CURWOOD: This is Living on Earth. I'm Steve Curwood. It's vacation time, and scores of folks are heading off to the beach or the mountains and increasingly to national parks. About 300 million people are expected to visit 378 national parks and monuments this year. Popular attractions including Yosemite, Yellowstone, Acadia, Great Smoky, and Grand Canyon get the bulk of the tourists, and Park Service managers say they're having a hard time handling the crowds. At Grand Canyon, for example, there are only 2,000 parking spaces for the estimated 6,000 vehicles that arrive each summer day. Matt Martinez of member station KNAU in Flagstaff spent a day at Grand Canyon sizing up the crowds and the national park dilemma.

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MARTINEZ: A line of about 100 people wait in the hot Arizona sun to board a bus that will take them to a part of the Grand Canyon that is closed to cars.

MAN: (On speaker) ...the shuttle operates on the West Rim.

(Bus engine revs up)

MARTINEZ: The bus departs and another takes its place to pick up more tourists. The scene is repeated all day long, and this is only a small part of the Grand Canyon. Altogether about five million people visit the park each year. They come from just about everywhere to marvel at the enormity of the canyon, like 14-year-old Steven Rodreiguez, who expresses his awe in simple terms.

(Ambient voices)

RODREIGUEZ: I think it's pretty neat. Big hole in the ground. (Laughs) Well, it's a neat hole in the ground. (Laughs) I had no idea it would be that big. It just went in every direction, almost.

MARTINEZ: Five million visitors a year is testament to the canyon's popularity, and people keep coming here even though entry fees doubled in 1997 to $20 a car load. Grand Canyon management gets to keep 80% of the fee to maintain the park's overstressed infrastructure. It's a lot of money, but still not enough.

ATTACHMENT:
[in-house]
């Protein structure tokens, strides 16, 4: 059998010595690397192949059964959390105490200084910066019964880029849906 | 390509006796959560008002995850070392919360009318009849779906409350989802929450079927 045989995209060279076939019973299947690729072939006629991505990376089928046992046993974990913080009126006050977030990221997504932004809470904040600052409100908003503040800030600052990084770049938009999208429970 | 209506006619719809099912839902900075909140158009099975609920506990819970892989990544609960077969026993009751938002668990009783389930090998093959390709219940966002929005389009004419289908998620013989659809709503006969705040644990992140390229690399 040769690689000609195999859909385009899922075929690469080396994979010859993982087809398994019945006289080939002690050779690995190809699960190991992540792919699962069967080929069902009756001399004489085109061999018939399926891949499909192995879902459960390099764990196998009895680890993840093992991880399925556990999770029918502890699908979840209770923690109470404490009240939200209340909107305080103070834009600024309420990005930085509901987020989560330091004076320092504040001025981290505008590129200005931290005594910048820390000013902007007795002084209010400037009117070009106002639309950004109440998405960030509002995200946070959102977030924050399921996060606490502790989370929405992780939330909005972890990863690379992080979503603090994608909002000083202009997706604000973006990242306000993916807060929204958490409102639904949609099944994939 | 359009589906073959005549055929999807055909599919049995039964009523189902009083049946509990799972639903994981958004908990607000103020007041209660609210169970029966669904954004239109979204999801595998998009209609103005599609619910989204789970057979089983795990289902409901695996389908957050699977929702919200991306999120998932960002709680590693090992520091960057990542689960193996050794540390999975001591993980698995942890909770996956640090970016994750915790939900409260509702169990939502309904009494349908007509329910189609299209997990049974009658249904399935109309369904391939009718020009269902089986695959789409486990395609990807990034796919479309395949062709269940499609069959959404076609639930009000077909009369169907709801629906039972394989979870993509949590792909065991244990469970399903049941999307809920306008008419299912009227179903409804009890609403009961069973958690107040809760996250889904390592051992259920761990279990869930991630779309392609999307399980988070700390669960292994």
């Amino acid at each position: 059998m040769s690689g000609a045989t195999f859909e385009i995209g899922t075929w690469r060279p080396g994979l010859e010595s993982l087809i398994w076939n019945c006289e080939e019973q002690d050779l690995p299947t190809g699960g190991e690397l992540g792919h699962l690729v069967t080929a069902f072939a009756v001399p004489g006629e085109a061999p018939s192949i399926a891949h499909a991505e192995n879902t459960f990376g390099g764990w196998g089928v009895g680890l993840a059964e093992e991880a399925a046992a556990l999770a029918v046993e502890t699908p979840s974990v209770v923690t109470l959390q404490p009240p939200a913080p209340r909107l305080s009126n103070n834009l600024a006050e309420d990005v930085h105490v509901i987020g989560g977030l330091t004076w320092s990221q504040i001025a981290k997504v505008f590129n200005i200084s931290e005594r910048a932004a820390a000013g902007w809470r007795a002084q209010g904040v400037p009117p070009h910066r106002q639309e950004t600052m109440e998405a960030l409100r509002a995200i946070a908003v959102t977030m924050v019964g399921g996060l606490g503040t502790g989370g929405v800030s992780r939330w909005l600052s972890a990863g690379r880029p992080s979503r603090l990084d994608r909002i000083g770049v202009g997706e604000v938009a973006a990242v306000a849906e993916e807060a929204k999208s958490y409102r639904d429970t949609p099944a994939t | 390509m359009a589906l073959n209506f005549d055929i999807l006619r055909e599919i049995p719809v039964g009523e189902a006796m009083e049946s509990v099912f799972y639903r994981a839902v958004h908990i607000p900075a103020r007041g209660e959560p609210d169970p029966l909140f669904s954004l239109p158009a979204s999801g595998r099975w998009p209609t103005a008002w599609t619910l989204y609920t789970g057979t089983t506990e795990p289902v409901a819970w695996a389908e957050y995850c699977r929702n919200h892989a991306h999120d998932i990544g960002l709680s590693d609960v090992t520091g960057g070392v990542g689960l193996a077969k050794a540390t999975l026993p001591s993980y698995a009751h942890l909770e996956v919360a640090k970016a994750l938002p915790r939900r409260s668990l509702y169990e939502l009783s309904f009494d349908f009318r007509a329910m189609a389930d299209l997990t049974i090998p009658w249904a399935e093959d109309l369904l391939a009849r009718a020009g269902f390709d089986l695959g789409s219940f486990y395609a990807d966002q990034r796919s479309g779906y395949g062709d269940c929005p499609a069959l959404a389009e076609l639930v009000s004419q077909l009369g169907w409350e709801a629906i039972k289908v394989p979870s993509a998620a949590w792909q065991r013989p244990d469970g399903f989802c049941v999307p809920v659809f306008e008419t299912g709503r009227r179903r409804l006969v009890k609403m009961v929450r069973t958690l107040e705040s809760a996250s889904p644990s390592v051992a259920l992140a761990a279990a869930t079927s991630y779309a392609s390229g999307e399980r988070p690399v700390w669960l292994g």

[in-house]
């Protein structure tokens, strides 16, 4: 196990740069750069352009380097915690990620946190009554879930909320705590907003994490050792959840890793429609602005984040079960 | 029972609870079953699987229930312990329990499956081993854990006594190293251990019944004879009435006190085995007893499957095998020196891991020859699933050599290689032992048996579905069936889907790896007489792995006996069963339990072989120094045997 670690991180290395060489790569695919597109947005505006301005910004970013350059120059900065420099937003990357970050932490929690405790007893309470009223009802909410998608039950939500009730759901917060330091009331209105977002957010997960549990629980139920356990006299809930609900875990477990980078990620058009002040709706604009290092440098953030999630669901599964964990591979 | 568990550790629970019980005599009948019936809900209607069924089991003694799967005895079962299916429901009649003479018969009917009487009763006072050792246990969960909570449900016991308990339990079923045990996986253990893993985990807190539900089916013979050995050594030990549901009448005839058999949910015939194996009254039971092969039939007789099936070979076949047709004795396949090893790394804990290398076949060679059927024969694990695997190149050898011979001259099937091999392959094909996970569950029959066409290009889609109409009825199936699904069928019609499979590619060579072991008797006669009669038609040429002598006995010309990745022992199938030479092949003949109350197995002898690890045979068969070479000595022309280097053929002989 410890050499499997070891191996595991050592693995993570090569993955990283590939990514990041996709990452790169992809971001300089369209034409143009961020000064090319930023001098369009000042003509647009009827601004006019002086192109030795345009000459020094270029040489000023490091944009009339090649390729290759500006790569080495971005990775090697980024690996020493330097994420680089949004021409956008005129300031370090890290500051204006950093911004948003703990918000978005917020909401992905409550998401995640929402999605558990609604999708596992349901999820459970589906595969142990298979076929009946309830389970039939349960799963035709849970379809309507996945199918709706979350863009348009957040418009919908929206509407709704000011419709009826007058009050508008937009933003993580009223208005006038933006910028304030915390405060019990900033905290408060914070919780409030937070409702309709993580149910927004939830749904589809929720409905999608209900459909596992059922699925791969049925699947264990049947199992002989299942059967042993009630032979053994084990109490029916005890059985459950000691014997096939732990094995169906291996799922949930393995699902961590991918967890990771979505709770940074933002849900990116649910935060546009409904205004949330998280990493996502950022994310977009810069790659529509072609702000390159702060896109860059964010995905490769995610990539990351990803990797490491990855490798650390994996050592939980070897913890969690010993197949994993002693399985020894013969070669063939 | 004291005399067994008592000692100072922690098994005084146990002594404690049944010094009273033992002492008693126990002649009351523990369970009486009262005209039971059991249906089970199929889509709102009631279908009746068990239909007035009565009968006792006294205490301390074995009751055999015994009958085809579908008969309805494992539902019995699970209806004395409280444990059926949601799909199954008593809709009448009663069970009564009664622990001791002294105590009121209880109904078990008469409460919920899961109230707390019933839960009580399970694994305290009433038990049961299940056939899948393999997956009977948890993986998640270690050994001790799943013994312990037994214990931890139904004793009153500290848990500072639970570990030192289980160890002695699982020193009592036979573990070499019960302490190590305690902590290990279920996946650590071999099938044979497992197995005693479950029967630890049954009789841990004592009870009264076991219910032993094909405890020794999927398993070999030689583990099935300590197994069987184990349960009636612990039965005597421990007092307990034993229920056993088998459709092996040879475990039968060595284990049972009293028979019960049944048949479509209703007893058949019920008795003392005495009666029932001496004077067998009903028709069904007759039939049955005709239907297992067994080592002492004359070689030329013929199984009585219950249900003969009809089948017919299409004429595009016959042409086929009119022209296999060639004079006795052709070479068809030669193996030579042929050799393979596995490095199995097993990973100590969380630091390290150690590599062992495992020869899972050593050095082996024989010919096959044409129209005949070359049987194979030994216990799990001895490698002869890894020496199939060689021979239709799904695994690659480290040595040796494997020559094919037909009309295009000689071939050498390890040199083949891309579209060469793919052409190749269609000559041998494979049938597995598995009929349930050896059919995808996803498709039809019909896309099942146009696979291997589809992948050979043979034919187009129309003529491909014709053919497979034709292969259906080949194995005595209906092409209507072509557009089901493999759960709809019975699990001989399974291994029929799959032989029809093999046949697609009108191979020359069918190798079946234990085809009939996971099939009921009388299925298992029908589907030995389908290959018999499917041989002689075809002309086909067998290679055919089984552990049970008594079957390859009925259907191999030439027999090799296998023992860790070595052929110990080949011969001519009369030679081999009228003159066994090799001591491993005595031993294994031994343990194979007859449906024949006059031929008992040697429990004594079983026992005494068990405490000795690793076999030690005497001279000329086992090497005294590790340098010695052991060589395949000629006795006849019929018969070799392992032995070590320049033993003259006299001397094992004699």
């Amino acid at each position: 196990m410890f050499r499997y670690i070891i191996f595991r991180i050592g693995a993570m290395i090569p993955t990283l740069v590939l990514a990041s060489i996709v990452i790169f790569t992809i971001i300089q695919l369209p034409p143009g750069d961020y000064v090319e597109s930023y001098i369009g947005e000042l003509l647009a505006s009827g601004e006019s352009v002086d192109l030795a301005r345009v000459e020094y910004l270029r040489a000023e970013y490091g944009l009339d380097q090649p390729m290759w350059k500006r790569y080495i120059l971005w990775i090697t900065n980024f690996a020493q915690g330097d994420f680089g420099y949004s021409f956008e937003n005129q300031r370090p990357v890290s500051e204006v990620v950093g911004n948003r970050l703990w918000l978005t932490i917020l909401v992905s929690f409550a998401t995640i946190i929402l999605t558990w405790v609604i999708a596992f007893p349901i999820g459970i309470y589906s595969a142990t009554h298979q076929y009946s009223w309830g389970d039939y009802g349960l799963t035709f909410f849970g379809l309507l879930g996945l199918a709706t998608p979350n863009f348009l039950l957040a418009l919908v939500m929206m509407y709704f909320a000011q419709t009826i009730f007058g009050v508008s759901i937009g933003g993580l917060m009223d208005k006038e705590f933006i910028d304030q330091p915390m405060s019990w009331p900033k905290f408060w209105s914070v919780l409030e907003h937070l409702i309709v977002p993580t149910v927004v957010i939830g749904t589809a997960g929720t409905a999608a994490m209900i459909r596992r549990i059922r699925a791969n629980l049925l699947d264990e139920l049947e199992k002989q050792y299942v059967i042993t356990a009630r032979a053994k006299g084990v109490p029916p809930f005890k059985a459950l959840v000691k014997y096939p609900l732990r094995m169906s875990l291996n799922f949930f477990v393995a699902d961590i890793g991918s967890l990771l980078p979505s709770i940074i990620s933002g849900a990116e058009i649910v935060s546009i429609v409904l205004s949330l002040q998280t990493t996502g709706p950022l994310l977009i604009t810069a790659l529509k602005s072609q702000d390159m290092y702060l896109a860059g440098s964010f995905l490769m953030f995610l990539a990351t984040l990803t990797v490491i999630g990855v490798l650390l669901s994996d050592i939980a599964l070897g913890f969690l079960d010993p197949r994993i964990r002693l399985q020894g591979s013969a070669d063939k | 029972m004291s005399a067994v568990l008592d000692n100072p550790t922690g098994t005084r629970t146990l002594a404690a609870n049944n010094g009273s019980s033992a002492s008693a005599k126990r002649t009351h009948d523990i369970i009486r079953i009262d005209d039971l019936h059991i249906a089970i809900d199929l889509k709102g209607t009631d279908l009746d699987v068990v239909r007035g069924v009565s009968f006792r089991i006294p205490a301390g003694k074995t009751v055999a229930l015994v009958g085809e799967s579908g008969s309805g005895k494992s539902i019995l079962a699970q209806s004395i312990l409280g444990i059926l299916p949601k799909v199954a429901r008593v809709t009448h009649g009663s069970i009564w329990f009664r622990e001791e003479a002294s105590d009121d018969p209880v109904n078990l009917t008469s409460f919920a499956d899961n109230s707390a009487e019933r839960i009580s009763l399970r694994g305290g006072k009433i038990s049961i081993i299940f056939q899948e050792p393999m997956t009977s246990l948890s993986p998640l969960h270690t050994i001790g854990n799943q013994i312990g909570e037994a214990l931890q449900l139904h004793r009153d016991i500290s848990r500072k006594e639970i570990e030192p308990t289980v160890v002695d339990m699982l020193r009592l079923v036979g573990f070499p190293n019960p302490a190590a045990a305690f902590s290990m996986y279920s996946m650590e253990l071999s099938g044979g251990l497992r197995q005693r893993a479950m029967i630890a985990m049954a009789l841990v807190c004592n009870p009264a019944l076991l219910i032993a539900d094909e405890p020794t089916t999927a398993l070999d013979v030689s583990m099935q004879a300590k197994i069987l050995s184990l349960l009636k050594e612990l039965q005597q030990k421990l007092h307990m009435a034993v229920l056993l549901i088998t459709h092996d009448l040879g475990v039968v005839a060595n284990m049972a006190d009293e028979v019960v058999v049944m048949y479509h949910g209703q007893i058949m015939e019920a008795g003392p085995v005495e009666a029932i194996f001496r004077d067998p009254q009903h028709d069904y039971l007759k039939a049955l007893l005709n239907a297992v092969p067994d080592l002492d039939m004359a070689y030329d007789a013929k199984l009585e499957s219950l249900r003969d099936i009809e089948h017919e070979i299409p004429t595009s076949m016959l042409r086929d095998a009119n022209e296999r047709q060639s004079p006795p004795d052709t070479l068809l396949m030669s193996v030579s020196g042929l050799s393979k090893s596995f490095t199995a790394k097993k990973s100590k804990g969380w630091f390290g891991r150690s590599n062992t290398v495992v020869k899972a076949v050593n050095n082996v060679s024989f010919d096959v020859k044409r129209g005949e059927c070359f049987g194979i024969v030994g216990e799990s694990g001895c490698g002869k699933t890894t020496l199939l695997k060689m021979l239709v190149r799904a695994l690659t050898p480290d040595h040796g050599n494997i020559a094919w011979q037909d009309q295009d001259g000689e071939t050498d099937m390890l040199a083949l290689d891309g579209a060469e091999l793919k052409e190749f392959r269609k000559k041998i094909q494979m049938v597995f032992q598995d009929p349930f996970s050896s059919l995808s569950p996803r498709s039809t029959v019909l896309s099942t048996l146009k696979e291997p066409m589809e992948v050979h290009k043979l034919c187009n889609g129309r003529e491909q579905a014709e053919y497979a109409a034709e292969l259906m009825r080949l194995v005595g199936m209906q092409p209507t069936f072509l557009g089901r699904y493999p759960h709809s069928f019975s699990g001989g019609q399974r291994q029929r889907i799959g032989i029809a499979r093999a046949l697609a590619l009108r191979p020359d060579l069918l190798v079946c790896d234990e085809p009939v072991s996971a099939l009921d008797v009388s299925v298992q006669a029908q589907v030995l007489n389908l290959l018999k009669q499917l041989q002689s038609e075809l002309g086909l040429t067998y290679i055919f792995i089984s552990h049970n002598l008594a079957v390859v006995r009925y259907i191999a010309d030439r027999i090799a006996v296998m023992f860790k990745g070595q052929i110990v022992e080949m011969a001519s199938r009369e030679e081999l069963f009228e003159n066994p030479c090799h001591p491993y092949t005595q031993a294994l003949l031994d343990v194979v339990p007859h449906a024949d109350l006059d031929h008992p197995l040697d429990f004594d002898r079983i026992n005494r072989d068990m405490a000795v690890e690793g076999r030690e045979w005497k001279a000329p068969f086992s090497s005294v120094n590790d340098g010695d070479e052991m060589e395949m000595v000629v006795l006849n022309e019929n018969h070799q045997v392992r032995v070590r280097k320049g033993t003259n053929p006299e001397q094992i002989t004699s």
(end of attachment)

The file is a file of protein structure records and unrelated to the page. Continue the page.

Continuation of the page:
ARNBERGER: We are still going to be faced with probably $100 to $150 million backlog, but that's a lot better than $300 to $400 million.

MARTINEZ: Rob Arnberger is the Superintendent of Grand Canyon National Park.

ARNBERGER: Let's face it here. There's an inescapable fact that's probably a truity for all of the National Park System in most cases. The last time Grand Canyon had any major money put into the infrastructure occurred in 1956. Our visitation in 1956 was one million people. We're now bumping five million people, and all we've had is some work around the edges of this infrastructure. You cannot work and manage five million people with an infrastructure that's designed only for one million.


MARTINEZ: As Ron Arnberger talks to me he gets a worried look on his face. It's because of that thunder you hear in the background. Clouds are building up and lightning begins to strike. It's another monsoon thunderstorm, much like the one that on July 14 washed out two of the canyon's most popular trails and damaged the pipeline supplying water to the South Rim of the park. The damage cost the park $1.5 million to repair. One point five million dollars Mr. Arnberger says he doesn't have.

ARNBERGER: We are frequently very happy to get cost of living increases or pay raise increases, just to keep us at a status quo. And that is not a way to run a National Park System. It's not the way that we need to be taking care of our repositories of American history. Of the American heritage. And yet that's how we're approaching it.

MARTINEZ: Ron Arnberger is hoping the park's general management plan will alleviate a host of other problems plaguing the park. Improvement projects range from basics like fixing plumbing and electrical problems to the complex, such as installing a light rail system to decrease car traffic and pollution, and implementing flight restrictions on planes over the canyon. For Living on Earth, I'm Matt Martinez at Grand Canyon National Park.

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Budget for National Parks